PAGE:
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Friday, April 15, 2022

Oùat - Elastic Bricks (Umlaut, 2022) ****½

By Gregg Miller

A whisky bar piano trio, joyfully performed, loose, with an edge of drunken madness. You can practically hear them slurring their words. Simon Sieger (piano), Joel Grip (bass), and Michael Griener (drums) really have it going on. Sieger is clearly the musical leader, though most tunes here are composed by Grip. Griener is particularly impressive: Time-keeping without needing to always pummel the beat, creative fills, a happy assortment of jangly, resonant colorings, wonderful musicianship. This is their debut recording, but they have that perfect looseness that comes only from close familiarity. Their sound aesthetic feels like a cross between Kurt Weill, the Art Ensemble of Chicago, and a French mime.

The opener, “Shall We,” is a winner. Lazy sounding, everything behind the beat. Relaxed to the point of almost forgetting to play, and then running to catch-up. An alcoholic haze. Some strategic stop-starts. The sound seems much bigger than a piano, bass, drums trio, maybe because the drums (here, brushes) are so pleasingly present. The second tune carries that same vibe: music in disarray. Bacchus come hither. The third tune is a bit of a wake-up call. Still the mess aesthetic, but the mood turns insistent with its samba-esque cadence. Next is a drum feature, the toms driving it forward. The edge of madness aesthetic continues on the apparently existentialist “Height of Nothingness.” The bass intro. and the seat-of-your pants piano makes this arguably the best tune here, but they’re all great. The song cycles round and round going nowhere, but fast and seemingly in 3/4 time, except sometimes the piano is clearly playing a different time than the bass and drums, and they all meet up somewhere, somehow down the road. Track 6, “Tibia of the Mole,” is a hallucinogen. Arco bass; a touch of Kurt Weill. the drumming varied, old timey belly-up-to-the-bar until the double-time section and dreamy falling cascades of piano notes morphs into a full onslaught dance-band lunacy all-out improv. into a tasteful close. Track 7, “Weihnachten,” seems a drunk version of a more technical use of lateness, bringing to my mind pianist Jacob Sacks and bassist Eivind Opsvick’s Two Miles a Day (Loyal Label, 2007) with Paul Motion on drums, Mat Maneri on viola.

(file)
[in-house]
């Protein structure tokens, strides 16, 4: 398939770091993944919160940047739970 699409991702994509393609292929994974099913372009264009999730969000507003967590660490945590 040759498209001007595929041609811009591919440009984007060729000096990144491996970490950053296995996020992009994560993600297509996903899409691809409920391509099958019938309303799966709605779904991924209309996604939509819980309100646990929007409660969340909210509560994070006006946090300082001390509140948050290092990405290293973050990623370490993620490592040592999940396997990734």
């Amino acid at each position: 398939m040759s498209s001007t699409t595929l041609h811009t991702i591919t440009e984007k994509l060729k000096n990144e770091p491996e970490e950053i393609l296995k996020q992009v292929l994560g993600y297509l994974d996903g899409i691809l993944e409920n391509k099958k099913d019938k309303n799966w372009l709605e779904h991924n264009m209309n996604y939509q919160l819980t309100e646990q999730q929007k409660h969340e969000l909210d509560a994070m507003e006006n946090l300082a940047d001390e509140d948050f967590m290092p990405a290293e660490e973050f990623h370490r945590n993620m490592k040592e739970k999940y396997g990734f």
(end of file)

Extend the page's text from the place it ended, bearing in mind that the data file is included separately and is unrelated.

These tunes are all clearly composed, yet each of the three artists plays with such controlled abandon that they are together utterly of one mind—that devilish mind being like a disheveled kitchen after an all-night drink-fest. Fact is, every one of these songs is enjoyable. I’ll be keeping this one in rotation.


Sherm Clow said...

Very cool! I like the variability between compositions. Wild but controlled playing. Much fun and creativity. I'm not always a big fan of trio groups, but so much is happening in this release that I've embraced it completely.